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Alagnak Wild River

Wild River Guide

brochure Alagnak Wild River - Wild River Guide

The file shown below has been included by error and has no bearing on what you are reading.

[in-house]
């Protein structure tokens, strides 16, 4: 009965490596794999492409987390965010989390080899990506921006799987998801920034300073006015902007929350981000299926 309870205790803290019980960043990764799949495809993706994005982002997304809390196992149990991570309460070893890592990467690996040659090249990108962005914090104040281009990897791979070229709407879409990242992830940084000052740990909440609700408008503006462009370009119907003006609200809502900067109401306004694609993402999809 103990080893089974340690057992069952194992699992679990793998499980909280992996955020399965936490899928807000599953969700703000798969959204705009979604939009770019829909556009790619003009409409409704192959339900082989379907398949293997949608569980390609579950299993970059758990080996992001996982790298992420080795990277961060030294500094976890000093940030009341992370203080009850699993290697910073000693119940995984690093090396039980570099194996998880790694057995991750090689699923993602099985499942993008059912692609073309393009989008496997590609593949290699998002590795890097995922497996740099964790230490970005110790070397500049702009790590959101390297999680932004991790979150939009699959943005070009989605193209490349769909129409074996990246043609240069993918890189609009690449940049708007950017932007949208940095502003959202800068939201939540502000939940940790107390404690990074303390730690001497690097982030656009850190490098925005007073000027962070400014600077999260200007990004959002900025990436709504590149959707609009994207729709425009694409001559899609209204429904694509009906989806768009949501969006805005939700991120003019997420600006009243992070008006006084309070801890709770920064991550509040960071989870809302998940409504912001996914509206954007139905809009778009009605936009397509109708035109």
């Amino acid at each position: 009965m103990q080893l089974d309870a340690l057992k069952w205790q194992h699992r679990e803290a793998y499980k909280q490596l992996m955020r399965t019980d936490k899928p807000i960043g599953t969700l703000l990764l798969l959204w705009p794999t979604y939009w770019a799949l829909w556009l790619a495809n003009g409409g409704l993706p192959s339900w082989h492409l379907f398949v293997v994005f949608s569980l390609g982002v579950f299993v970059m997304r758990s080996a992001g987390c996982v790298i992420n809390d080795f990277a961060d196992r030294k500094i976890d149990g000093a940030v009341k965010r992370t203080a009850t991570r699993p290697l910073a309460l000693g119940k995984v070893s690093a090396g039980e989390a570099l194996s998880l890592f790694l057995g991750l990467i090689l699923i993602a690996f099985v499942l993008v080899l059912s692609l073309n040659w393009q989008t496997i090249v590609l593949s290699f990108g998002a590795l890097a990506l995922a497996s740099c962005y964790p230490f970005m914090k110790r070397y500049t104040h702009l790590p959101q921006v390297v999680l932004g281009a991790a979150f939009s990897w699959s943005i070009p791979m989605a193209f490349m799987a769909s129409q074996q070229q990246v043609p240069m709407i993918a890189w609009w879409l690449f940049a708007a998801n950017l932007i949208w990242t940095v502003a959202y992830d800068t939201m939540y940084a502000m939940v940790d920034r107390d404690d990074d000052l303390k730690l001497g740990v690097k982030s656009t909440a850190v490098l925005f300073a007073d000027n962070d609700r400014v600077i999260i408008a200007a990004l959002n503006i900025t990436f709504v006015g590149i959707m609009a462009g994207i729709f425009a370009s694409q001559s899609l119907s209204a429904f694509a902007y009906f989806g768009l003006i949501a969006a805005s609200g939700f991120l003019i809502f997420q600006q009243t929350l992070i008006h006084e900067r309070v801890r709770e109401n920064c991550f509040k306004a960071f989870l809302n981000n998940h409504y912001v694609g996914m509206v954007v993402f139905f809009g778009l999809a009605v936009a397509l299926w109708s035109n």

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Alagnak Wild River An An Illustrated Illustrated Guide Guide to to the the Cultural Cultural History History of the the Alagnak Alagnak Wild Wild River River of Purpose and Use of Guide People of the area have used the Alagnak River and its natural resources for many hundreds of years. Evidence of prehistoric settlements, historic fish camps and cabins, as well as an abandoned contact-era village with a Russian Orthodox Church and cemetery, dot the landscape. The combination of natural and cultural resources represents an invaluable part of our shared heritage. The purpose of this guide is to help visitors appreciate and enjoy the Alagnak’s distinctive cultural history. This guide is not intended for navigational use. A circa 1912 John Thwaites photograph of a Yup’ik cache on Nushagak Bay, perhaps near Snag Point (modern-day Dillingham). The cache was made of hand hewn white spruce logs with square notched corners and a sod roof. Photo courtesy of John Thwaites Collection-0132-549, Special Collection Division, University of Washington Libraries. Facing page: Elbert E. Sargent prospecting along the Alagnak in 1947. Photo courtesy of Joanne E. Sargent-Wolverton. i The Alagnak Wild River The Alagnak Wild River meanders through a unique landscape of open tundra, spruce forests, and dramatic canyon walls. Established as a Wild River in 1980, the Alagnak is rich in cultural history, physical beauty, and natural resources. Here, evidence of past and present people intermingles along the banks of rolling tundra and among diverse populations of fish and wildlife. Today, the Alagnak is used by visitors and residents for recreational and subsistence activitiesprimarily fishing and angling, camping, gathering, rafting, paddling, and hunting. Whichever activity you choose, the Alagnak River provides a rare opportunity to connect with history and the surrounding landscape. So fasten your life-vest and get ready to enjoy the Alagnak Wild River! 1 Midriver braided channel. The River The Alagnak is a clear free-flowing river that drains an area of 3,600 square kilometers (2,237 square miles) and empties into the Kvichak River near Bristol Bay in southwestern Alaska. The river and its major tributary, the Nonvianuk River, flow westward from lakes located within Katmai National Park and Preserve. Headwaters of the 127 kilometer (km or 79 miles [mi]) long river and its tributary are Kukaklek and Nonvianuk Lakes, respectively. The Alagnak is managed free of impoundments and diversions. It is inaccessible by road, its shorelines are primitive, and its water unpolluted. In the local language the word alagnak means, “making mistakes.” According to a life-long area resident, “the channel is always changing, causing mistakes and getting lost.” Every year the river changes and branches which is why it is known locally as “the Branch River.” The Yup’ik people pronounced Alagnak as “Ah-lock-anok.” Euroamericans anglicized its pronunciation as Lockanok. The Alagnak River was first documented by the Russian Captain Tebenkov in 1852. 2 River Designation The upper 108 km (67 mi) of the Alagnak, including the two upper branches, were designated a Wild River in 1980 by Title VI, Section 601(25 and 44) of the Alaska National Interest Lands Conservation Act (ANILCA) and is managed by the National Park Service (NPS) according to the provisions of the National Wild and Scenic Rivers Act of 1968. All but the lower 29 km (18 mi) of the river have been designated Wild River status. The NPS manages the River to: Protect and enhance the River as a dynamic ecosystem by maintaining its free flowing nature and preserving water quality, Preserve the outstanding natural values on the River that include its natural channels and flow, naturally occurring fish and wildlife populations, cultural resources, and its peaceful and scenic character for the benefit and enjoyment of future generations, and Preserve the outstanding values on the River of subsistence and recreation that are compatible with the other values for which the River was designated. Marsh marigold Land Ownership Land ownership along the river is a checkerboard of public and private property; therefore, river users should not assume that every “pull-out” is open to public use. There are currently no established campgrounds. It is recommended that river users consult a Bureau of Land Management (BLM) land status map to ensure property rights are observed. 3 Prehistoric Past Ice from the last Ice Age receded from the Alagnak River drainage well before 12,000 years ago. Pottery made of local clay and tempered with hair or down, and later with sand or gravel, is common in sites on the Alaska Peninsula beginning 2,500 years ago. Present day 2,200 b.p. 9,000 b.p. 12,000 b.p. Cultural evidence of people who occupied the river banks and lake outlets since the last ice age, is found on the surface of the glacial drift and outwash deposits at the lake outlets. Some evidence of camp sites near the headwaters may be as much as 9,000 years old. 4 2,500 b.p. Most of the village sites along the banks of the Alagnak are less than 2,200 years old. The reconstructed ceramic vessel (shown above) from Alagnak site DIL161 has a flat-bottom and is 7.5 inches high. It is about 2,100 years old. Prehistoric Past The human history of the Alagnak Wild River drainage is a rich and complex story that is beginning to unfold through the combined efforts of Native residents, archeologists, historians, and ethnographers. The story begins sometime after the close of the last great Ice Age 14,000 years ago, when glacial ice receded from the region and plants, animals, and finally early Americans colonized the pristine landscape over a period of some millennia. Archeologists don’t know who the first people were to see this landscape or when they first set foot here. We will never know what language they spoke or what their belief systems were, yet, we can learn about aspects of their lives from the remains of their camps. Their traces are extremely rare and fragile. We ask that you help us protect these resources by leaving the ground or objects you might find undisturbed. At the headwaters of the Alagnak, archeologists have found the remains of small camps whose occupants must have practiced a mixed economy of hunting, gathering, and probably some fishing. Based on the tools left behind (which are similar to those that have been radiocarbon dated elsewhere) people probably used these camps about 9,000 years ago. Stone tools they expertly fashioned from carefully prepared cores include long thin blades of varying sizes (shown below). Side-notched points found in the same area were hafted or fastened to spears and launched using a throwing board or atlatl by caribou hunters as early as 7,000 years ago. Microblade cores at near right and microblades at far right. 6 Private Land Boundary Although we know that the area must certainly have been occupied, there is up to a 5,000 year gap in the archeological record along the Alagnak Wild River until the settlement of winter villages about 2,300 years ago. Recent archeological investigations at one of these villages have shown that the large size and extent of the settlement results from a series of separate occupations spanning 1,100 years (see map below). This was a time of rapid and unpredictable climatic and cultural change, beginning with a widespread cold snap when houses were correspondingly large, single-roomed, multifamily dwellings heated by a central hearth. The use of outdoor, underground cold storage caches was probably adopted at this time. Occupation continued at this site through a warm spike called the Medieval Warm Period and ended at the beginning of another cold period called the Little Ice Age. Remains of small chipped stone points indicate that the bow and arrow replaced the use of darts and the atlatl during this period (see page 8). Severe erosion of the streambank fronting site DIL-161 makes this one of the most threatened sites along the Alagnak corridor. Prehistoric Feature Prehistoric Feature (boundary indistinct) Historic Feature 1 Meter Contour 2004 Excavation DIL-161 Archeological Site site datum Ala gn ak Riv er DIL-161 Archeological Site 0 10 20 meters Lake Clark Katmai Studies Center National Park Service, October 2004 Data Source, National Park Service GIS B. Bundy their bounty through the winter, and supplement their stores by ice fishing and trapping smaller mammals like beavers. Maybe the short winter days were passed by sewing clothing, making tools and mending nets, and the long nights spent dancing and socializing in their snug, sturdy homes. An archeologist, who braved isolation and a cold rainy summer in a tent to investigate this site in 2004, was impressed by the contrasting comfort that prehistoric villagers must have experienced in their well-built homes. She wrote: The past people could catch salmon in the summer, either with a net across the river, or by traveling up to the lakes and spearing or trapping the fish in shallow water. In the fall, the berries are ready for picking, and the caribou are migrating through. A family that dried or smoked [or froze] salmon, berries and caribou meat could feast on 8 The Alagnak River corridor was not abandoned during the Little Ice Age, which ended about 150 years ago. Archeologists have recorded camps and villages all along the Alagnak that were used during the last cold period and through the time of contact with Russian traders and missionaries. The Alagnak Wild River drainage was a homeland to Native people until the late nineteenth century when they moved to new settlements for commercial opportunities. Above: Archeologists working at site DIL-161 along the Alagnak River. Right: Small arrow point. Region Region Map L. Brooks L. Br oo ks 79 Overview Alagnak Wild River - Katmai National Park and Preserve Levelock Kvichak River Hallersville 10 Katmai Boundary Alagnak Wild River Private Land Kukaklek Lake Katmai Boundary Alagnak River Nonvianuk River Confluence Nonvianuk Lake Katmai Boundary 11 Koggiung village orphans during the summer of 1919 on the lower Kvichak River. The 1918 Spanish flu epidemic was first noticed at Koggiung on May 23, 1919 and raged until June 16th, killing 39 people and leaving 16 orphans. Sisters, Nina Klein Kraun and Mary Klein Kraun, are second and third from left, respectively. Annie Klein Aspelund is probably fourth from left. Photo courtesy of Vickie Herrmann. Portrait of Traditional Lifestyle A diversity of ethnic groups now comprises the communities in the Bristol Bay, Alagnak, and Illiamna regions. At contact Native residents were Alutiiq and Central Yup’ik speakers. People lived in small, closely-knit kinship-based communities and shared a similar lifestyle of subsistence hunting, fishing, and trapping. Hardships of weather, isolation, and a significant lack of modern conveniences bound communities together. Marriages, which were arranged by parents, usually depended on social status and were matriarchal in nature. Arranged marriages continued into the early part of the 20th century and served in part to enhance economic opportunities and to maintain strong familial ties with neighboring villages. 12 Games were also an important aspect of life. Though fun and entertaining, games were considered excellent preparation of youngsters for life on the river. “Congregations of children and adults usually resulted in some kind of competition.” Kayak races were particularly popular. Dancing, singing, and story-telling further connected people to their communities and to their ancestors. Folktales tell of many strange beings that still inhabit the area, though rarely spoken about today. One traditional story often retold was that of the Little People. These magical creatures were believed to change forms, move mountains, and dwell in tall grassy meadows. However friendly, they were thought to capture humans and keep them for what appeared to be a short period of time while in reality many decades of the person’s life may have passed. Another popular legend was that of a giant pike that inhabited the waters of Nonvianuk Lake chasing residents crossing the lake in their moose hide canoes. Spring beaver trapping along the Alagnak River in 1938-1939. From left to right: Vivian O’Neill, an unidentified woman, Eau Andrew, John Knutsen, and two unidentified boys. The Knutsen and Andrew families lived on the Alagnak River and summered on the Kvichak River. Photo courtesy of Alex Tallekpalek. Headwaters of Alagnak River at Kukaklek Lake 0 11.5 km Kukaklek Lake The river kilometers provided above are approximate figures. From the Kukaklek Lake outlet to the Canyon (p. 16) the first 9.5 km (about 6 mi) flow slowly through rolling tundra. As the river enters the valley it becomes increasingly narrow and eventually hemmed in by a vertical rock wall canyon. In this section, the valley and canyon are densely covered by white spruce forest. 14 Salmon are traditionally dried on fish racks constructed with white spruce poles and an assortment of driftwood. In late May or early June, residents hunted beluga whales in Bristol Bay. Bird eggs, sourdock, wild celery, and fiddlehead ferns were gathered for personal consumption. In summer, fish were caught for smoking, drying and freezing for the winter. In the past, fish were even stored in underground pits for the preparation of fermented fish heads, a local delicacy. This practice has largely been discontinued due to the risk of botulism. As colder weather approached, residents collected salmon berries, blackThe traditional subsistence fish harvest berries (also known as crowberries) andconsisted primarily of salmon and blackfish. Blackfish were often caught usingfor handmade traps constructed blueberries winter use. Moose, caribou,of thin strips of wood tied to boiled spruce roots. The trap was designed such a wayafter that the fishanimals could swim and bear in were hunted had in freely but not out. Salmon were harvested and cured seasonally at fish camps. Harvesting wild salmon at fish camps is still an important subsistence activity of grown fat from a brief season of plentiful many local residents. food. In winter, smelt, trout, and grayling were harvested by ice fishing. 15 The Canyon River speeds pick up to 11-13 kph (7-8 mph) as the canyon becomes progressively deeper (up to 200 feet). Visitors can expect between Class I - Class III rapids at the heart of the canyon. During average water levels, the rocky rapids are generally negotiable in a 12-13 foot raft. 11.5 km 23 km The upper Alagnak is not recommended for inexperienced rafters or small rafts, especially during high water conditions. A boat cannot be lined-through these rapids; however it is possible, although difficult, to portage by ascending the gorge. 16 Subsistence trapping was also an important activity. Mink, otter, martin, beaver, fox, wolf, lynx, wolverine, rabbit, weasel, and squirrel were trapped for their furs. Furs may have been sold outright or used for clothing. Today some trapping still occurs to supplement income by selling furs to lodges and tourists. The abundance of large game species such as moose has increased over the last century, perhaps due to changes in vegetation. Historic subsistence hunting of moose was much more difficult as this species was once less common. In the event that a moose was harvested, the hunter would construct a kayak on site using the fresh hide (as well as some wolverine) to transport the meat. Assembling a kayak in this manner usually took two to three days to complete. Although kayak building was an exhaustive undertaking, in this case the benefits were twofold: the hunter was assured of food and transportation. Kayaking was the primary means of transportation during open water. Dogsleds were used in the winter once the river was frozen. This photo taken in the 1930s shows one moose hide boat in the foreground and a two-hatch kayak, as well as a plank skiff in the background. Confluence of Alagnak and Nonvianuk Rivers Several kilometers before the confluence with the Nonvianuk, the floodplain widens and the bluffs diminish in elevation. Alagnak River 35 km 23 km Confluence Nonvianuk River 18 Thimbleberry a3 The 20th Century In 1900 the North Alaska Salmon Company built two canneries near the junction of the Alagnak and Kvichak Rivers. The cannery at the river mouth became known as Lockanok and the other cannery, 1000 feet upstream on the Kvichak River, was called Hallerville, in honor of J.P. Haller, president of the company. The two canneries were connected by a narrow gauge railroad that brought salmon from Hallerville to be processed at the Lockanok plant. The Alagnak River was not only used by Yup’ik people from the Kvichak River but also from the Nushagak and even Yukon and Kuskokwim drainages, a testament of its rich subsistence resources during the historic period. In addition, availability of commercial fishing jobs at Kvichak canneries also attracted subsistence users from as far away as the Yukon River. Cash income from the commercial salmon industry allowed Alagnak subsistence users to purchase more store-bought food, such as coffee, tea, sugar, and salt. The Libby, McNeill and Libby cannery at Lockanok was built in 1900 at the mouth of the Alagnak River by the North Alaska Salmon Company from San Francisco. The cannery reportedly burned in 1937. Photo circa 1920-1930. Headwaters of Nonvianuk River 9 km The 17.5 km (about 11 mi) from Nonvianuk Lake outlet to the confluence are characterized by Class I rapids with moderately swift 8 kph (5 mph) single-channeled flat water. During low water conditions Class II rapids may be encountered 6.5-8 km (4-5 mi) from the lake outlet. Royal Wolf Lodge Nonvianuk Lake 0 NPS Ranger cabin Nonvianuk River 20 Facing page: This photo shows Okalina Nelson, Pat Andrew, and John Nelson (from left to right) at Eau Andrew’s house on the Branch River or at Levelock, circa 1940. Many frame houses on the lower Alagnak and Kvichak Rivers were constructed of salvaged lumber from abandoned canneries. some were above ground log houses. Branch River village was the last historic settlement on the river and was abandoned by the 1960s. It was located about 4.8 km (3 mi) above the Alagnak-Kvichak confluence on the north side of the river. Some of the families who lived at the village or who were dispersed along the river were: the Andrews, the Chukwoks, the Tallekpaleks, the Apokedaks, the O’Neills, the Frenchie Brooks, Lars Olson, the Guy “Sonny” Groat, Jr. family, and the George Petersons. Previously, Peterson, a crack marksman, had worked for Father Bernard Hubbard in his explorations around the Alaska Peninsula. The Branch River was the site of the Saint Innocent Russian Orthodox church, which was last visited by a priest from Newhalen in the 1950s. Historically there had been many villages and cabins at various locations on the Alagnak River, including near the forks of the Alagnak and Nonvianuk Rivers and another village known as “Sleepy Town” on the right side downstream from the forks. Apparently, some of the houses in these settlements were traditional semi-subterranean and Another small historic community, Lockanok, was located about one and a half miles up river from the Lockanok cannery. Lockanok village consisted of a few Euroamerican fishermen who also trapped and prospected and who built framed houses made from salvaged cannery lumber and sided with sheet iron. 21 Confluence of Alagnak and Nonvianuk Rivers Alagnak River 9 km Area of confluence 18.5 km Nonvianuk River Approximately 11.5 km (about 7 mi) from the headwaters of Nonvianuk Lake, the Nonvianuk River joins the Alagnak River at the confluence. Blue flag iris 22 Pomela Benet Fischer or “Yukon Pom” (19201991) with her son, Jerry Benet, near Branch River village in 1947. Pomela was born on the lower Kuskokwim River at Old Napaimiut to a Yup’ik mother and French Canadian father. Pomela was a lifelong subsistence gatherer who was known for her excellent smoked salmon and dog teams. Photo courtesy of Joanne E. Sargent-Wolverton. Information from local Native elders has revealed that the Lockanok village site contains a mass grave of Spanish flu epidemic victims. The adult population of two nearby Kvichak villages, Koggiung and Kaskanak were also decimated by the Spanish flu of 1919. Some of the men who lived at the village were Martin Monsen, Jr., Simeon Larson, Charlie Olson, Frenchy Rosseau and his son Oscar Rosseau, Harry Langord, and Billy Gleason. The Canadian-born Rosseau frequently prospected the Valley of Ten Thousand Smokes in Katmai National Monument and the Irish-born Gleason had long been a Portage Creek, Lake Clark placer gold miner since about 1913. The Euroamericans copied their Native neighbors in dividing their time in seasonal economic pursuits: trapping in the fall and winter, cannery work in the spring, and commercial fishing in the summer. 23 Beyond the Confluence Islands Abound! In the 21 km (13 mi) below the confluence, islands become numerous and there are generally one or two obvious main channels. 35 km Alagnak River 43 km 35 km The river section shown above starts 22 km (13.5 mi) from the outlet of Kukaklek Lake and approximately 1.5-2 km (about 1 mi) past the confluence of the Alagnak and the Nonvianuk Rivers (see inset). 24 Alagnak Nonvianuk Confluence area from page 18. In 1916 Libby, McNeill & Libby purchased both the Lockanok and Hallerville canneries from the North Alaska Salmon Company. Kvichak River erosion and shifting channels rendered Hallerville inoperable in the early twentieth century but the Lockanok cannery ran until 1936 when a change in the Kvichak channel made it impossible to operate economically and much of the plant burned in 1937. Subsequently, much of the usable cannery lumber was salvaged and used for homes in the nearby Kvichak River village of Levelock. Salvage efforts were so thorough that entire buildings were moved over the ice of the frozen Kvichak River to Levelock. Lockanok cannery was built in 1900 by the North Alaska Salmon Company near the confluence of the Alagnak and Kvichak Rivers. Photo courtesy of Violet Willson. 25 Alagnak River 50 km 43 km Alaska Trophy Adventure Lodge Alaskan brown bear-a possible sighting. 26 One of the most significant historical events in Bristol Bay history occurred in June 1927 when pilot Russell Merrill of Anchorage Air Transport flew a Travel Air to Lockanok cannery marking the first airplane landing in the Bristol Bay region. This was a transformative event that would effectively lead to a new era of air transport for this formerly inaccessible region. By the 1960s and early 1970s all the Alagnak families had left Branch River village for nearby communities of Levelock, Igiugig, Kokhanok, and Naknek. The modern world with all its opportunities and pressures had intruded on isolated Branch River village. Since children were now required to attend school most families moved to Levelock where the closest school existed. A view upstream along the intertwining channels of the Alagnak River at a popular ending point for rafters. Photo courtesy of Janet Curran, United States Geological Survey (USGS). Braided Water 58 km 50 km The next 24 km (15 mi) of the river are braided. Selecting a main channel and avoiding “sweepers” in this section requires constant attention and quick maneuvering. 28 Presently, Natives from surrounding villages, many with deep roots on the river, use the Alagnak for subsistence hunting, fishing, and trapping activities. In addition, there are a number of lodges on the Alagnak and a great amount of sport fishing effort. Big game guide Bud Branham stated that he had guided hunters and sport fishermen on the Alagnak as early as 1937. New York sportsman and writer, Dan Holland, writing in the April 1941 issue of Field & Stream magazine, probably made the first mention of the Alagnak River as a great trophy rainbow trout stream. Sport fishing on the Alagnak dates mostly from the post WWII era. The major guides of this era were Bud and Dennis Branham, John Walatka, Ed Seiler, Sonny Groat, Jay Hammond, and Dean Paddock of King Salmon in the 1960s. Hammond first saw the Alagnak River when he flew to Nonvianuk Lake with guide Bud Branham to visit Bill Hammersley in 1946 or 1947. Between 1940 and 1945, Rufus Knox “Bill” Hammersley and his wife Margaret constructed a cabin, cache, and root cellar near the outlet of Nonvianuk Lake. A resident of Alaska since 1926, Small islands and gravel bars dot the Alagnak upstream from the Braids. Photo courtesy of Janet Curran, USGS. Bill fished in Bristol Bay, worked as a manager of the nearby Northern Consolidated Airlines camp, and trapped, hunted, and guided throughout the area. In 1957 Hammond had an arrangement with John Tallekpalek to use his cabin while guiding sport fishermen on the Alagnak River. Bob Cusack established the first lodge, a restored cannery galley-scow that was towed up the Alagnak from Naknek about 1973. 29 Braided Water 65.5 km Estrada’s Camp 77 km 30 Brackets indicate general pull-out area. Most rafting parties complete their trip near Estrada’s Camp (also known as the Cutbank), or Grassy Point which is private property, and should either arrange for pick-up on the opposite side of the river or downstream. 58 km A variety of wildlife, including cranes, gather in and along the river to feed. 65.5 km 31 Structures Historic The cabins that appear along the Alagnak were generally used by trappers or subsistence hunters. Traditionally, a few of these cabins were considered “open” to passers-by, if unoccupied by the rightful owner, with an understanding that the cabin would be left as it was found. However, evidence of vandalism has taken its toll on these historic structures. In particular, dismantling cabins for firewood has become a serious threat the future of some structures. Please explore and enjoy historic sites but leave them as you have found them. We all share the responsibility of protecting and preserving important cultural resources for others to enjoy. Mary’s Camp along the Alagnak River. Clumps of vegetation slide down the eroding bank as the river moves closer to these historic structures. Photo courtesy of Janet Curran, USGS. 32 Heating rocks outside a steambath on an open fire before taking them into the bath at left. Photo circa 1920s -1930s at Branch River. Preservation What are prehistoric, historic, and/or archeological remains? Sites are places where people lived, camped, or conducted other activity. Graves, marked or unmarked, are the locations of human remains and may be Native or non-native. Deposits are accumulations of refuse in and around a dwelling place. Typically, these deposits consist of shell fragments, fish bones, animal bones, charcoal, broken tools, fire-cracked rocks, tin cans, or other household debris. Structures, ruins, and buildings are such things as cabins, cabin foundations, aircraft, boats, fish weirs, drive lines or fences, semi-subterranean house depressions, or cache pits. Artifacts typically consist of tools and household items (made of wood, bone, ivory, stone, metal, glass, or plastic), art objects, and pottery (including Native made). Fossils are any remains, impressions, or other trace of an animal or plant that was once buried and may now look rock-like. 33 The Cutbank to the Corridor’s End From the vicinity of Estrada’s Camp the character of the river changes. The last 19 km (12 mi) of the designated Alagnak Wild River Corridor flow through several large channels and make finding a route much less difficult. Branch River Lodge 101.5 km 34 89 km 77 km Katmai Lodge 89 km The delicate Single Delight may be seen growing along the river. 35 Protection of Cultural Resources Please observe and enjoy but do not touch, move, collect, or otherwise disturb artifacts, cultural sites, or paleontological materials (fossils). If you find cultural material or fossils: Record the location on a map or make a sketch map referencing prominent landmarks. Take compass bearings or note general compass orientation. Estimate site size. Photograph the artifacts or fossils in place. Include an object for scale. Photograph the site area and the surrounding landscape. Note any human or natural disturbances to the site. Report any information to either address below: Cultural Resources Manager National Park Service 240 West 5th Avenue Anchorage, Alaska 99501 907/271-1383 (until 12/2005) 36 Chief Ranger Katmai National Park & Preserve P.O. Box 7 King Salmon, Alaska 99613 907/246-3305 Safeguarding Cultural Resources The unauthorized collection or destruction of cultural resources (any historic, prehistoric, or archeological) or paleontological [fossil] resources on lands owned or controlled by the Federal Government is prohibited by law and may carry serious criminal (felony) and civil penalties. Do not dig impromptu privies or fire pits that may disturb buried cultural deposits. Respect Private Property Although the National Park Service administers the Alagnak Wild River there are many parcels of private property along the river corridor. Some owners have marked their property with “No Trespassing” signs; others have not. It is important to know where you can legally camp. All cabin sites should be considered private property. Visitors should obtain a BLM land status map intended for navigational purposes to insure that you do not trespass or camp on private property. According to local resident, “Auntie” Roehl, this photo was taken at Diamond J, (Alaska Packers Association) cannery at Koggiung on the Kvichak River. Some individuals in the photo include: Maxie”Black Maxie” Evan (at left), Mary Newyaka (center) holding her first baby (a girl) with her first husband, Boukawal. Alagnak River 101.5 km 118 km Fiddlehead ferns-a traditional subsistence f ood. 38 Impact of Erosion One of the greatest threats to archeological sites along the riverbank is erosion. Erosion of riverbanks from river currents and waves is a natural process. However, increased wave action due to motorboats has become a serious concern over the years with an increase in park visitation. Actively eroding and denuded riverbanks are especially vulnerable to further wave action as high banks composed of loose sand and gravel are undercut. Visitors using motorboats can help reduce continued erosion by significantly slowing their craft in areas where erosion is evident. Eroding riverbanks threaten important cultural resources. Reducing motorboat speed can help protect streambanks from further damage. Photo courtesy of Janet Curran, USGS. 39 Confluence with the Kvickak River Kvichak River Alagnak River 118 km 127 km Rafters enjoy a wide channel downstream from the Cutbank, approximately 85 river kilometers (53 mi) from the mouth. Photo courtesy of Janet Curran, USGS. 40 NATIONAL PARK SERVICE Katmai National Park and Preserve/ Alagnak Wild River P.O. Box 7 King Salmon, Alaska 99613 The Lake Clark-Katmai Studies Center, established in 1999, is a research and curatorial facility for the museum collections of Katmai National Park and Preserve, Aniakchak National Monument and Preserve and the Alagnak Wild River. The center supports the Cultural Resource Program for these parks with responsibilities that include stewardship of historic buildings, museum collections, archeological sites, cultural landscapes, oral and written histories, and ethnographic resources. Our mission is to identify, evaluate, and preserve the cultural resources of the park areas and to bring an understanding of these resources to the public. Congress has mandated that we preser